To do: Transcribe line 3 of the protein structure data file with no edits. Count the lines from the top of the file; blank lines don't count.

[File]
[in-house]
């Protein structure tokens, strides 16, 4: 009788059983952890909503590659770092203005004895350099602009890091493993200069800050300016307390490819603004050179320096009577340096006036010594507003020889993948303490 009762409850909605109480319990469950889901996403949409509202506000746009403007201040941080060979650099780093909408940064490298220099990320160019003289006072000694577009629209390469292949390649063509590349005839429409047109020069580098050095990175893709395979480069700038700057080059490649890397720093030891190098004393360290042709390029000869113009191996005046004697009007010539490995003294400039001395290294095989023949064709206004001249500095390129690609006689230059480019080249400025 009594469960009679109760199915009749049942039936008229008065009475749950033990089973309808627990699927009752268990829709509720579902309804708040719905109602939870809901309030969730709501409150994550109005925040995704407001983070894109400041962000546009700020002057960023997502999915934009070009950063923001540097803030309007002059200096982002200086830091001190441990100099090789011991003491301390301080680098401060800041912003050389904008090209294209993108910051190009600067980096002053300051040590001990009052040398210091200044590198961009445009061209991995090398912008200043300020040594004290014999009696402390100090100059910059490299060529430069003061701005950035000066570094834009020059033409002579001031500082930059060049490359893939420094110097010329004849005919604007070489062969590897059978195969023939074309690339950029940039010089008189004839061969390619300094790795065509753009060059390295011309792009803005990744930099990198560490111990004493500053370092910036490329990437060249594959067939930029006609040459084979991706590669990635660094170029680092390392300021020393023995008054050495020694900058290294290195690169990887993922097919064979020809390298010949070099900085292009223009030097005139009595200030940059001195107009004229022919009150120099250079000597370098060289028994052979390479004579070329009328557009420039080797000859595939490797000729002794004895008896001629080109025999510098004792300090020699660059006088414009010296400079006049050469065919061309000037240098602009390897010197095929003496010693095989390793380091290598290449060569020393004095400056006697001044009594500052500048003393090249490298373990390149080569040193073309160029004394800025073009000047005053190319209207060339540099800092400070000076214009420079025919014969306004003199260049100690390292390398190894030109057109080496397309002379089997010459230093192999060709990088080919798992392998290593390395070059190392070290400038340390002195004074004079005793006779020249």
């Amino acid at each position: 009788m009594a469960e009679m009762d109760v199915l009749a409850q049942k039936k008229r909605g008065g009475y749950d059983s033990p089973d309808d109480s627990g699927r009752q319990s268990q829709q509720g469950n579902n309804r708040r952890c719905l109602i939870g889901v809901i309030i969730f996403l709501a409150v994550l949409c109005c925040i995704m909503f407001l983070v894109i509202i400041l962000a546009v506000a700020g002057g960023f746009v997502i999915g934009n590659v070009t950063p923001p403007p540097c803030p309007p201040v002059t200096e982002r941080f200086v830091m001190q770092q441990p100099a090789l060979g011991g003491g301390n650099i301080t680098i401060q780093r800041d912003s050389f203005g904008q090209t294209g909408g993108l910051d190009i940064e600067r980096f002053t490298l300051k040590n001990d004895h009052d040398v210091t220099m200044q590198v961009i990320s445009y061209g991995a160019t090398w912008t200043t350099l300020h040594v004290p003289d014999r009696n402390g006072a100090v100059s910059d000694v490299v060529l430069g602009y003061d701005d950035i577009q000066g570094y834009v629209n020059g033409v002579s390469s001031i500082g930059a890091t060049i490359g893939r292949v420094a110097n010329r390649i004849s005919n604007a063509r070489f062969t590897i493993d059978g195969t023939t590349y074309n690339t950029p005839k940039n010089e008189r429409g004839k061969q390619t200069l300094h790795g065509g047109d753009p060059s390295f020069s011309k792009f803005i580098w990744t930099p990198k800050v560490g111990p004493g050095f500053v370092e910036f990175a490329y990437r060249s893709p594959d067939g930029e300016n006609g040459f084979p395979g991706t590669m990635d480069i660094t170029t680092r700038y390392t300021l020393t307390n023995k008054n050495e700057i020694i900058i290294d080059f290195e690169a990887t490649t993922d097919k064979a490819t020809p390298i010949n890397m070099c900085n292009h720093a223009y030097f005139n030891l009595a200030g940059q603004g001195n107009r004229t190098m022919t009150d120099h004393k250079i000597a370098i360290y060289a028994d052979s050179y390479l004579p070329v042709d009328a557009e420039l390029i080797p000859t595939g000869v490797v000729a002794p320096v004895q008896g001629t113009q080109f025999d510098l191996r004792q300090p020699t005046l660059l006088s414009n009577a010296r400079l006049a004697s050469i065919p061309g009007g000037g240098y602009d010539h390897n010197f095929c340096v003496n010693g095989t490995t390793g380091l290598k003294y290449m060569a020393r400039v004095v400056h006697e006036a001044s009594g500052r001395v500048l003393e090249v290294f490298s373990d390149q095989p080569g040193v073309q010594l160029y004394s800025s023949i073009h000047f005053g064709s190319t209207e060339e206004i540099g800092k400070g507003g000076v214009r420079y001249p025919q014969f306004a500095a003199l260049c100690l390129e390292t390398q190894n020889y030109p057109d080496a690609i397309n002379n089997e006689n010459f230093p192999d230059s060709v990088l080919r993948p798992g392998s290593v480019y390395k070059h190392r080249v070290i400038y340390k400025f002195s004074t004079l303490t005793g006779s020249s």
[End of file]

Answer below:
């Amino acid at each position: 009788m009594a469960e009679m009762d109760v199915l009749a409850q049942k039936k008229r909605g008065g009475y749950d059983s033990p089973d309808d109480s627990g699927r009752q319990s268990q829709q509720g469950n579902n309804r708040r952890c719905l109602i939870g889901v809901i309030i969730f996403l709501a409150v994550l949409c109005c925040i995704m909503f407001l983070v894109i509202i400041l962000a546009v506000a700020g002057g960023f746009v997502i999915g934009n590659v070009t950063p923001p403007p540097c803030p309007p201040v002059t200096e982002r941080f200086v830091m001190q770092q441990p100099a090789l060979g011991g003491g301390n650099i301080t680098i401060q780093r800041d912003s050389f203005g904008q090209t294209g909408g993108l910051d190009i940064e600067r980096f002053t490298l300051k040590n001990d004895h009052d040398v210091t220099m200044q590198v961009i990320s445009y061209g991995a160019t090398w912008t200043t350099l300020h040594v004290p003289d014999r009696n402390g006072a100090v100059s910059d000694v490299v060529l430069g602009y003061d701005d950035i577009q000066g570094y834009v629209n020059g033409v002579s390469s001031i500082g930059a890091t060049i490359g893939r292949v420094a110097n010329r390649i004849s005919n604007a063509r070489f062969t590897i493993d059978g195969t023939t590349y074309n690339t950029p005839k940039n010089e008189r429409g004839k061969q390619t200069l300094h790795g065509g047109d753009p060059s390295f020069s011309k792009f803005i580098w990744t930099p990198k800050v560490g111990p004493g050095f500053v370092e910036f990175a490329y990437r060249s893709p594959d067939g930029e300016n006609g040459f084979p395979g991706t590669m990635d480069i660094t170029t680092r700038y390392t300021l020393t307390n023995k008054n050495e700057i020694i900058i290294d080059f290195e690169a990887t490649t993922d097919k064979a490819t020809p390298i010949n890397m070099c900085n292009h720093a223009y030097f005139n030891l009595a200030g940059q603004g001195n107009r004229t190098m022919t009150d120099h004393k250079i000597a370098i360290y060289a028994d052979s050179y390479l004579p070329v042709d009328a557009e420039l390029i080797p000859t595939g000869v490797v000729a002794p320096v004895q008896g001629t113009q080109f025999d510098l191996r004792q300090p020699t005046l660059l006088s414009n009577a010296r400079l006049a004697s050469i065919p061309g009007g000037g240098y602009d010539h390897n010197f095929c340096v003496n010693g095989t490995t390793g380091l290598k003294y290449m060569a020393r400039v004095v400056h006697e006036a001044s009594g500052r001395v500048l003393e090249v290294f490298s373990d390149q095989p080569g040193v073309q010594l160029y004394s800025s023949i073009h000047f005053g064709s190319t209207e060339e206004i540099g800092k400070g507003g000076v214009r420079y001249p025919q014969f306004a500095a003199l260049c100690l390129e390292t390398q190894n020889y030109p057109d080496a690609i397309n002379n089997e006689n010459f230093p192999d230059s060709v990088l080919r993948p798992g392998s290593v480019y390395k070059h190392r080249v070290i400038y340390k400025f002195s004074t004079l303490t005793g006779s020249s």